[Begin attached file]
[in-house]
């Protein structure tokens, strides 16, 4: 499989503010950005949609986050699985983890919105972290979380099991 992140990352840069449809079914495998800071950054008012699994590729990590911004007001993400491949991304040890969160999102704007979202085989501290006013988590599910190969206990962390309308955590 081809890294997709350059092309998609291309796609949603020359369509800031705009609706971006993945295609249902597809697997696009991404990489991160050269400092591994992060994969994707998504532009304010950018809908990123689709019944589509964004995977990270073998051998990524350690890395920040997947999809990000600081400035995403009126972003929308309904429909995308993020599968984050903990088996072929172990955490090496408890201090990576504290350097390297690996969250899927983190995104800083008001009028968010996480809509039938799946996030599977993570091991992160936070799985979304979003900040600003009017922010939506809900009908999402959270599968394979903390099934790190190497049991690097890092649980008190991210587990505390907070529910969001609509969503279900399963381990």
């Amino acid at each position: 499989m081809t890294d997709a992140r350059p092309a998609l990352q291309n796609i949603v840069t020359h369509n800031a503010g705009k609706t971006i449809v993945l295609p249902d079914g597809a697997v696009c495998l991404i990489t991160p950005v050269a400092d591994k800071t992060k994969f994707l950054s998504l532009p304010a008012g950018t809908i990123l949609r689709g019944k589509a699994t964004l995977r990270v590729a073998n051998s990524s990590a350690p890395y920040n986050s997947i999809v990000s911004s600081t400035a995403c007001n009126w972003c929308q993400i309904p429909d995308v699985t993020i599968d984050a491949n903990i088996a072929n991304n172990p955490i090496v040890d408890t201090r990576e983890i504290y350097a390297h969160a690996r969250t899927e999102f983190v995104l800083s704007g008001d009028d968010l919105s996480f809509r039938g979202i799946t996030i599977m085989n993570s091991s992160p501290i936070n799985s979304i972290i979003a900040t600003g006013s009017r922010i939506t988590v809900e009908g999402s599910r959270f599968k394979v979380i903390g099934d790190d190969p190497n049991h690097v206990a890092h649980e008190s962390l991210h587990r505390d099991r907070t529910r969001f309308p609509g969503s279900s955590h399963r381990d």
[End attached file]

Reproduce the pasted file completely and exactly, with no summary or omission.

[in-house]
């Protein structure tokens, strides 16, 4: 499989503010950005949609986050699985983890919105972290979380099991 992140990352840069449809079914495998800071950054008012699994590729990590911004007001993400491949991304040890969160999102704007979202085989501290006013988590599910190969206990962390309308955590 081809890294997709350059092309998609291309796609949603020359369509800031705009609706971006993945295609249902597809697997696009991404990489991160050269400092591994992060994969994707998504532009304010950018809908990123689709019944589509964004995977990270073998051998990524350690890395920040997947999809990000600081400035995403009126972003929308309904429909995308993020599968984050903990088996072929172990955490090496408890201090990576504290350097390297690996969250899927983190995104800083008001009028968010996480809509039938799946996030599977993570091991992160936070799985979304979003900040600003009017922010939506809900009908999402959270599968394979903390099934790190190497049991690097890092649980008190991210587990505390907070529910969001609509969503279900399963381990």
């Amino acid at each position: 499989m081809t890294d997709a992140r350059p092309a998609l990352q291309n796609i949603v840069t020359h369509n800031a503010g705009k609706t971006i449809v993945l295609p249902d079914g597809a697997v696009c495998l991404i990489t991160p950005v050269a400092d591994k800071t992060k994969f994707l950054s998504l532009p304010a008012g950018t809908i990123l949609r689709g019944k589509a699994t964004l995977r990270v590729a073998n051998s990524s990590a350690p890395y920040n986050s997947i999809v990000s911004s600081t400035a995403c007001n009126w972003c929308q993400i309904p429909d995308v699985t993020i599968d984050a491949n903990i088996a072929n991304n172990p955490i090496v040890d408890t201090r990576e983890i504290y350097a390297h969160a690996r969250t899927e999102f983190v995104l800083s704007g008001d009028d968010l919105s996480f809509r039938g979202i799946t996030i599977m085989n993570s091991s992160p501290i936070n799985s979304i972290i979003a900040t600003g006013s009017r922010i939506t988590v809900e009908g999402s599910r959270f599968k394979v979380i903390g099934d790190d190969p190497n049991h690097v206990a890092h649980e008190s962390l991210h587990r505390d099991r907070t529910r969001f309308p609509g969503s279900s955590h399963r381990d």